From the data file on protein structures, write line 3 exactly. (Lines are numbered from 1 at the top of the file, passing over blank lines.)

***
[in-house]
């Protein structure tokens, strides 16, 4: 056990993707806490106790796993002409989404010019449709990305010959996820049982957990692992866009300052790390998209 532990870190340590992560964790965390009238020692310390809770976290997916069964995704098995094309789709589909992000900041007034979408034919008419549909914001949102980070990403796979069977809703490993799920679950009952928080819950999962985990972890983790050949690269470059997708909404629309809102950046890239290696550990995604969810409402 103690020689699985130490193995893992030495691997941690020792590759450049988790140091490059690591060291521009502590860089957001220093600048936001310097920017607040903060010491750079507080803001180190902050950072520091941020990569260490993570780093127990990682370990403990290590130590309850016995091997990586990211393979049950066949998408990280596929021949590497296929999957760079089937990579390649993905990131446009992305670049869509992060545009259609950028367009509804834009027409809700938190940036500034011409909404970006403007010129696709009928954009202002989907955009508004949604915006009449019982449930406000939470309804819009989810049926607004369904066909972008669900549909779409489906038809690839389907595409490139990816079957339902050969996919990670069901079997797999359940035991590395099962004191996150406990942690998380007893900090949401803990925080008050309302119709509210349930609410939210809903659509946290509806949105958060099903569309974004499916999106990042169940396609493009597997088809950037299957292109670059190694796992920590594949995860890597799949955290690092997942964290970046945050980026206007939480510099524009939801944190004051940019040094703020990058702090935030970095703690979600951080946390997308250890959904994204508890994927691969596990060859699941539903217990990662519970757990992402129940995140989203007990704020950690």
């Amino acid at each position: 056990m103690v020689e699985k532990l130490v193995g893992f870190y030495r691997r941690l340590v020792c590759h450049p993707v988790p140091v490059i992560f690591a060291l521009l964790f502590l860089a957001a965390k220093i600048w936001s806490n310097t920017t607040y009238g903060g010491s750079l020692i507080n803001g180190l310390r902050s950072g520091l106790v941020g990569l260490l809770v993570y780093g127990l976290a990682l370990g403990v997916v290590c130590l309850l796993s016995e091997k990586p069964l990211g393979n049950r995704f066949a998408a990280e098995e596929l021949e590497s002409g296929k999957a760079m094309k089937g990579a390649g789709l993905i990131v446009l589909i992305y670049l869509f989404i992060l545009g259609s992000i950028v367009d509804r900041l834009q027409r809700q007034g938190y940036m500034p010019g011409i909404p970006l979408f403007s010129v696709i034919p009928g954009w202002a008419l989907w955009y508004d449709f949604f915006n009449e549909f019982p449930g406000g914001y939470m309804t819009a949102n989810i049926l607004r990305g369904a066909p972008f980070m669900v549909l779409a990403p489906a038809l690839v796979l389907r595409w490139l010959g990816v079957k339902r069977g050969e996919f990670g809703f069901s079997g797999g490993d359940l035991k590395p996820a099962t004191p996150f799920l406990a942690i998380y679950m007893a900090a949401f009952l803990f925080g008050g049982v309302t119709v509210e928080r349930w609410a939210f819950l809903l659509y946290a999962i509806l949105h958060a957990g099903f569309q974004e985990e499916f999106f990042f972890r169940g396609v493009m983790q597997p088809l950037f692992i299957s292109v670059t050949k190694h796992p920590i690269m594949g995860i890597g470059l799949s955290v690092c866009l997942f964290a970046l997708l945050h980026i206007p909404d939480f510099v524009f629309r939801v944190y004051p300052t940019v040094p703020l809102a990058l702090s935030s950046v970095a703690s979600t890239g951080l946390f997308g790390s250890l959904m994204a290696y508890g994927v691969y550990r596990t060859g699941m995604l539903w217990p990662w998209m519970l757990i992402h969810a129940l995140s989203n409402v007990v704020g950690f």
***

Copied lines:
């Amino acid at each position: 056990m103690v020689e699985k532990l130490v193995g893992f870190y030495r691997r941690l340590v020792c590759h450049p993707v988790p140091v490059i992560f690591a060291l521009l964790f502590l860089a957001a965390k220093i600048w936001s806490n310097t920017t607040y009238g903060g010491s750079l020692i507080n803001g180190l310390r902050s950072g520091l106790v941020g990569l260490l809770v993570y780093g127990l976290a990682l370990g403990v997916v290590c130590l309850l796993s016995e091997k990586p069964l990211g393979n049950r995704f066949a998408a990280e098995e596929l021949e590497s002409g296929k999957a760079m094309k089937g990579a390649g789709l993905i990131v446009l589909i992305y670049l869509f989404i992060l545009g259609s992000i950028v367009d509804r900041l834009q027409r809700q007034g938190y940036m500034p010019g011409i909404p970006l979408f403007s010129v696709i034919p009928g954009w202002a008419l989907w955009y508004d449709f949604f915006n009449e549909f019982p449930g406000g914001y939470m309804t819009a949102n989810i049926l607004r990305g369904a066909p972008f980070m669900v549909l779409a990403p489906a038809l690839v796979l389907r595409w490139l010959g990816v079957k339902r069977g050969e996919f990670g809703f069901s079997g797999g490993d359940l035991k590395p996820a099962t004191p996150f799920l406990a942690i998380y679950m007893a900090a949401f009952l803990f925080g008050g049982v309302t119709v509210e928080r349930w609410a939210f819950l809903l659509y946290a999962i509806l949105h958060a957990g099903f569309q974004e985990e499916f999106f990042f972890r169940g396609v493009m983790q597997p088809l950037f692992i299957s292109v670059t050949k190694h796992p920590i690269m594949g995860i890597g470059l799949s955290v690092c866009l997942f964290a970046l997708l945050h980026i206007p909404d939480f510099v524009f629309r939801v944190y004051p300052t940019v040094p703020l809102a990058l702090s935030s950046v970095a703690s979600t890239g951080l946390f997308g790390s250890l959904m994204a290696y508890g994927v691969y550990r596990t060859g699941m995604l539903w217990p990662w998209m519970l757990i992402h969810a129940l995140s989203n409402v007990v704020g950690f």